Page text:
As is usually the case after an election, those who were defeated are feeling morose and those who won are rubbing it in. It’s not a very fun time for those who are engaged in the nation’s never-ending political debate, but it’s not a reason to give up on that debate.
The election nationally, for Republicans and conservatives, wasn’t a good one (to put it mildly). I’m getting a lot of messages from readers who are sounding very defeatist, seeing little point to keeping up the fight.
This message from a Facebook fan of SAB, sent to me privately, was perhaps the most poignant:
I have decided to take a different direction with my life after this election that does not include social media. As I go forward, I am unhappy with the thought of the system that is slowly being put in place by our president, senate, and house of representatives. Since I cannot change the direction of the world as one person on facebook, it is has become time to worry about my family first and it is has also become time to prepare for the hard times I feel are on the horizon. The America I was born into was a country of hard workers. We now have a government content with borrowing 40 cents of every dollar spent to provide for people who, in my opinion, do not want to work—they just want. Unfortunately this is the America my children and I will have to live in.
I can understand the frustration, and the feelings of helplessness. But one election isn’t a good reason to give up on good ideas. If we know that bigger, more expansive, more expensive and more powerful government doesn’t work then we, as citizens in this republic, have the duty to oppose those policies. That is the price of living in a society with participatory government.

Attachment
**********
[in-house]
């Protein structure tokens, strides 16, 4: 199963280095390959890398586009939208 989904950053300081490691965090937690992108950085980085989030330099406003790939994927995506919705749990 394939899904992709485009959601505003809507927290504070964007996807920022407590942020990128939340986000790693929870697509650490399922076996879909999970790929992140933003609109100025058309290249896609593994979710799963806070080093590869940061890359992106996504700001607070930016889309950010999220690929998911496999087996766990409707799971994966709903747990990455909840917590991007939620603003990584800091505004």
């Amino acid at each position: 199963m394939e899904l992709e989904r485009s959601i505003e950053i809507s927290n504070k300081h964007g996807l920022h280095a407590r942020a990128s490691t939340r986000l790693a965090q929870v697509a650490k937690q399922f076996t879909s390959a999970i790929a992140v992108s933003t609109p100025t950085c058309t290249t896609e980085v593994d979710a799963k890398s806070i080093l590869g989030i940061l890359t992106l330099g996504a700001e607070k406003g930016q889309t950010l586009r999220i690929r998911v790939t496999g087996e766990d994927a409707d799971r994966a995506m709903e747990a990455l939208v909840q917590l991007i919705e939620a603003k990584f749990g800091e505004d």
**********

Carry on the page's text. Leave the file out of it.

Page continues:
“Never give in,” said Winston Churchill during a speech in the midst of the Nazi bombardment of England. “Never, never, never, never — in nothing, great or small, large or petty — never give in, except to convictions of honor and good sense.”
We are not at war with our friends on the left, and they are not our enemies. But we are in a battle of ideas, and we shouldn’t shrink from that battle because we some races on election day.
Change your mind? Find different values and priorities? Sure. We all change over time. But don’t stop engaging. Don’t stop talking to your friends and your family. How our nation – how our states and counties and townships and cities – are governed is of the utmost importance.
Participating in that isn’t a hobby. It isn’t a game you play on blogs and Facebook. It’s your civic duty. And the battle of ideas will go on, whether you participate or not.